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Should you buy the iPhone SE?

A simple question but one with a more complicated answer.

AFTER BEING ANNOUNCED last month, the iPhone SE was billed as Apple’s cheapest phone yet.

Using most of the same hardware from the 6s range but packing it into the body of the 5s, it helps keep costs down but also increase familiarity among users – the 5s was a popular phone so basing the SE’s looks on it isn’t entirely a surprise.

But is it worth buying? Well, that depends on what you have now and what you look for in a smartphone.

So, what’s good?

Most of what you could say about the 6s’ performance could be applied here. The SE has almost similar hardware with 2GB of RAM, an A9 chip and a 12MP camera built into it.

The overall performance is great, and like the 6s, the extra RAM really helps out. Chances are you already know the deal with iOS so we won’t go into any detail about it here, but there are few changes here with day-to-day use.

The only real difference is the smaller 4-inch screen. It does see a small drop in resolution, but the smaller screen means this isn’t noticeable. It’s still sharp no matter which way you look at it.

If you’re used to 5-inch phones, it will take a little bit of getting used to but when it comes to one-handed use, you can’t underestimate how nice is it to be able to reach almost any part of the screen using just your thumb.

Add to that how light it is, despite it being slightly thicker than recent iPhones, and it becomes incredibly convenient.

Another benefit with the smaller screen is the battery life. The 1,624 mAh battery is only marginally smaller than the 6s’ 1,715 mAh battery, but a smaller screen uses less battery power, which helps lengthen battery life.

Getting a day out of it is perfectly achievable.

IMG_0417 Spot the difference: the iPhone 5s (left) and the SE (right).

What’s bad?

While the main camera is similar, the front facing camera quality has dropped from 5MP to 1.2MP and it shows. That might not be a significant issue for some but you will notice the reduction in quality and it is a weak point.

The other thing is while the smaller size is more convenient to hold, it also means apps have less room to work with. If you’re changing from a larger smartphone, it will take a bit of getting used to as the likes of WhatsApp fit in fewer messages on screen at any time.

And then there’s a problem that is consistent across all iPhones: storage space. The cheapest model is still 16GB with 64GB the only other option, costing you an extra €100 for the convenience.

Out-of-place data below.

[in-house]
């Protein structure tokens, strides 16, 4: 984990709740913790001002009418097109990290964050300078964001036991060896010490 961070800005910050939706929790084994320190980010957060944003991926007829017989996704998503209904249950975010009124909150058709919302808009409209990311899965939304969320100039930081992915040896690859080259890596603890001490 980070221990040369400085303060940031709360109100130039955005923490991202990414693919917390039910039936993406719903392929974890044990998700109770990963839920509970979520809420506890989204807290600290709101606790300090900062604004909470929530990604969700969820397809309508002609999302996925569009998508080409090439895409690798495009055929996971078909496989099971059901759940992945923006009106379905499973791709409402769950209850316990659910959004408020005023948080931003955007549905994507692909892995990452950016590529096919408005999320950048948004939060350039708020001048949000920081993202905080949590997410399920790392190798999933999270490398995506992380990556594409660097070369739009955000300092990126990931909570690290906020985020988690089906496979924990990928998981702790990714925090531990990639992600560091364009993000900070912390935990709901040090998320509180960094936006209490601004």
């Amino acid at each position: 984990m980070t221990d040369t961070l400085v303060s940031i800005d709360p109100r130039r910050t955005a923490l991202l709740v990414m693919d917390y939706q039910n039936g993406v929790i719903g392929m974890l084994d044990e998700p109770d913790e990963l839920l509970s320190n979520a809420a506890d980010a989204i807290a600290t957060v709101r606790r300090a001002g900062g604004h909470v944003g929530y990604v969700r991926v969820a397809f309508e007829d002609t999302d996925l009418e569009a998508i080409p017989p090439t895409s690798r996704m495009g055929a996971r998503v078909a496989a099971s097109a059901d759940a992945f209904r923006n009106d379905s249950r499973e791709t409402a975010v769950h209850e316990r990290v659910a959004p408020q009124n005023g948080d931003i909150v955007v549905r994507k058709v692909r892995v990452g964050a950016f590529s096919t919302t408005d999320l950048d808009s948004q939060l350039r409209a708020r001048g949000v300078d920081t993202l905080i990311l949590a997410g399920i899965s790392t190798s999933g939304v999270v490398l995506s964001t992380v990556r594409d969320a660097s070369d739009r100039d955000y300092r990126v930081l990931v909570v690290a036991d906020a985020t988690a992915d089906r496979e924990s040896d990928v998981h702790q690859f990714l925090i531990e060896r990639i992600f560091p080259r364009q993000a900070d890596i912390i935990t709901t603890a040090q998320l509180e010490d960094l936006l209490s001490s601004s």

Things are a little bit better now thanks to services like Google Photos and Spotify, but if you don’t use either (or you have poor reception/WiFi), your storage is going to fill up pretty quickly. 

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Should you consider buying one?

The answer really depends on the type of iPhone you have and what type of convenience you value more. Would you rather a smaller device that is easier to manage and put in your pocket, or a larger device that can make the most of apps?

Those using a 5s will likely be the main target as the jump in quality from it (and older iPhones) is significant.

If you have the iPhone 6, then the differences between the two aren’t as significant. The SE still wins in performance overall but the differences aren’t great enough to make the switch a no-brainer.

If the above didn’t hint towards it already, there’s nothing overly unique about this release. When all is said and done, it’s just a very good 4-inch smartphone that treads a familiar path.

Considering how few 4-inch or smaller devices are out there, it’s easily one of the best out there and the price certainly helps matters. But you’ll need to weigh up what you look for in a phone first before you part with your cash, especially since the next iPhone will be released in six months time.

The iPhone SE costs €499 for 16GB unlocked and starts at free on contract. It’s currently available on Vodafone, Three, Meteor, and the Apple Store.

Read: Facebook sees you taking photos of yourself using a virtual selfie stick >

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About the author:

Quinton O'Reilly

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